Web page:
What to do if you are running for office on a platform of privatization?  George Bush pushed a plan in 2004-2005 to privatize social security.  He faced Senator McCain in the 2000 Republican primaries; McCain ran on a platform supporting private accounts (From McCain2000 press releases, excerpted at McCain’s issues page on ontheissues.org, a non-partisan watchdog site).  Now in 2008, campaign promises are made looking to privatize social security (Campaign Website, scroll down to Reforming Entitlement Programs For The 21st Century).  The language has changed from supplanting current obligations to “supplementing” them.  One vocal proponent of private accounts, John McCain, has also has refused to raise taxes to support this obligation—this claim does not mesh with his voting record, but let’s take him at his word.  We know that the money problem for private accounts comes from paying out current benefits while new workers pay in to their own accounts (Don’t be fooled by the “optional” claim, if you had a choice between paying your money into the social security trust fund and never seeing it again and paying it into your own retirement, you would probably choose the private option every time).  We know that there are three basic ways to deal with that money problem.  Proponents of private accounts have now hemmed themselves in to moving to private accounts but have publicly refused to lower benefits, raise deductions or spend down the trust fund.  The result is either an untruth or an unfunded mandate.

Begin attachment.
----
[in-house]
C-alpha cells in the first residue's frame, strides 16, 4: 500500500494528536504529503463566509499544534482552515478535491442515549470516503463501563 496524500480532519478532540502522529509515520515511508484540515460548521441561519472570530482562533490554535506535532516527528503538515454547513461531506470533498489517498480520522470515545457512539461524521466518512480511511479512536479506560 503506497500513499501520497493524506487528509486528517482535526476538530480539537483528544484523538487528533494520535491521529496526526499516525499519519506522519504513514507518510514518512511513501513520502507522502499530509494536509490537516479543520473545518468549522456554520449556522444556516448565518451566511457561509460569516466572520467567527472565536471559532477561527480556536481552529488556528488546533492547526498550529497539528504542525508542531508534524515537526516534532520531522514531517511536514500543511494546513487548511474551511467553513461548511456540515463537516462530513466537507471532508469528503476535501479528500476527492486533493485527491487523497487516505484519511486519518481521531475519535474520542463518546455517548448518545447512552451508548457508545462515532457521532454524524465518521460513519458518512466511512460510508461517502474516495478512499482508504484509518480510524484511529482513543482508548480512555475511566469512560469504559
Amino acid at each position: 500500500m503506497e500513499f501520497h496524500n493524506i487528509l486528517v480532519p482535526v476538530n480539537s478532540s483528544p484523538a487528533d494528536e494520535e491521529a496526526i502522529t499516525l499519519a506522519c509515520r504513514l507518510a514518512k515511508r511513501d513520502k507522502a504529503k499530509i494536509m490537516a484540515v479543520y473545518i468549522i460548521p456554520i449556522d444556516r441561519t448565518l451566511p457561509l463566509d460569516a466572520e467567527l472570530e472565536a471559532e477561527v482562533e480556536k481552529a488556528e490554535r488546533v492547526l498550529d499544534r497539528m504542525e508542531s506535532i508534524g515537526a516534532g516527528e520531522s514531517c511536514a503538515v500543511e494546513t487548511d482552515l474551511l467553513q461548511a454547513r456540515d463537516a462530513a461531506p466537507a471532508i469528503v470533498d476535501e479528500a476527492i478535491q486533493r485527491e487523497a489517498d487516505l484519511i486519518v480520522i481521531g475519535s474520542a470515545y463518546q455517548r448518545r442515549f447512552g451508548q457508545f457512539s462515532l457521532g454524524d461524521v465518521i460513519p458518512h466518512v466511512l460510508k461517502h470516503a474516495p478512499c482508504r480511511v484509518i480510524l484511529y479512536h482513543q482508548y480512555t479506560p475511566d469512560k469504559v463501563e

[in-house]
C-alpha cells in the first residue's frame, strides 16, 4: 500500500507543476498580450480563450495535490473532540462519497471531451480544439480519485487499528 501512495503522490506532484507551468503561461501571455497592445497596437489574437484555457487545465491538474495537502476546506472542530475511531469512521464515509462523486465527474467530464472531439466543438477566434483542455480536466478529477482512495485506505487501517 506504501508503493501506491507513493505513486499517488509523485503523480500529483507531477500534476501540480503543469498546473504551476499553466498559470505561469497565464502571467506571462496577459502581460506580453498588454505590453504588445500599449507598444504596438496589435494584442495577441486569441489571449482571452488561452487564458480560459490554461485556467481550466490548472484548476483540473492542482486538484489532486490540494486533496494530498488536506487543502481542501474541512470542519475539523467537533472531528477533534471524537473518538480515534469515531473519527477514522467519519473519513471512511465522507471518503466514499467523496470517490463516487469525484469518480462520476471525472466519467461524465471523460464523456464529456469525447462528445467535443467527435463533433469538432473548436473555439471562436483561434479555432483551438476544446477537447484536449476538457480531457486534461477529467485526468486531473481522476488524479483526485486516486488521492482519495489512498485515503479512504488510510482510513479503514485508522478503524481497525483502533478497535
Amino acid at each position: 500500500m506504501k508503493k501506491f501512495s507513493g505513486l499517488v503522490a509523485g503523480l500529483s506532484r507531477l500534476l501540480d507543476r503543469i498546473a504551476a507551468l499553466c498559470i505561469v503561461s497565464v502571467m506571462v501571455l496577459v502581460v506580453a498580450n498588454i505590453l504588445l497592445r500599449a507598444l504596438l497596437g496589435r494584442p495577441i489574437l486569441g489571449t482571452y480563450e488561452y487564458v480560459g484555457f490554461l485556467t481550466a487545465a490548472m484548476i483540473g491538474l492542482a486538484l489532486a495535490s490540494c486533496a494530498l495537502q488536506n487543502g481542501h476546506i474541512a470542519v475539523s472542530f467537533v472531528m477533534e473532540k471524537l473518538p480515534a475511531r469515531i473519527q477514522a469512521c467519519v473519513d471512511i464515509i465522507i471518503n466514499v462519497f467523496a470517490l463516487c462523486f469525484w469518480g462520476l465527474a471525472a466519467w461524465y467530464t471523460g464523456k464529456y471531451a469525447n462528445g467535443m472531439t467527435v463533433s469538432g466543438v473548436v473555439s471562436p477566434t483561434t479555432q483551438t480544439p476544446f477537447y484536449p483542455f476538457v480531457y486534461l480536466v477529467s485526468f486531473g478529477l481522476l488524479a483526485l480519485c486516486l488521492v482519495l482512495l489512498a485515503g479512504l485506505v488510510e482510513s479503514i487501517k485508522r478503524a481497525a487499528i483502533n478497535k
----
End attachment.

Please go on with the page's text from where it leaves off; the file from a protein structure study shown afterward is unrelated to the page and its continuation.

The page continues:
Remember, that is the best case scenario.  This assumes that privatization of social security would run without a hitch.  Even with the best possible outcomes, any candidate’s plan for social security privatization must include painful tradeoffs for current and future beneficiaries.  There is no free lunch.  Plans that offer a transition to a private account system without acknowledging the costs mislead the American public.